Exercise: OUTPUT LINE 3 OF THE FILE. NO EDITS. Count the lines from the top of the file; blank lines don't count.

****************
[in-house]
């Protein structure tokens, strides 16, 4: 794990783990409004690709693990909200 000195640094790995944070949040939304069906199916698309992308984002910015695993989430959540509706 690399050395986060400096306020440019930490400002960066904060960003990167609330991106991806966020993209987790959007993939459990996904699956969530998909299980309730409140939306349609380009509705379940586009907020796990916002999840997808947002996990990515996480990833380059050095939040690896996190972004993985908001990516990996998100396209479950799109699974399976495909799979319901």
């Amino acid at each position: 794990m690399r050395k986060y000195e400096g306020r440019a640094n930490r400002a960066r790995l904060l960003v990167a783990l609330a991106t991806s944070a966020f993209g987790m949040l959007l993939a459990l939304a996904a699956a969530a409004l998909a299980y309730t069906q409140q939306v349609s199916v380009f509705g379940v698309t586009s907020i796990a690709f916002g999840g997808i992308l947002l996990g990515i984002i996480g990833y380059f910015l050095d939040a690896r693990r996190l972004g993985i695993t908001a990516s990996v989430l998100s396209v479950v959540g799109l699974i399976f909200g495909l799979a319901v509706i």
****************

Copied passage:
């Amino acid at each position: 794990m690399r050395k986060y000195e400096g306020r440019a640094n930490r400002a960066r790995l904060l960003v990167a783990l609330a991106t991806s944070a966020f993209g987790m949040l959007l993939a459990l939304a996904a699956a969530a409004l998909a299980y309730t069906q409140q939306v349609s199916v380009f509705g379940v698309t586009s907020i796990a690709f916002g999840g997808i992308l947002l996990g990515i984002i996480g990833y380059f910015l050095d939040a690896r693990r996190l972004g993985i695993t908001a990516s990996v989430l998100s396209v479950v959540g799109l699974i399976f909200g495909l799979a319901v509706i």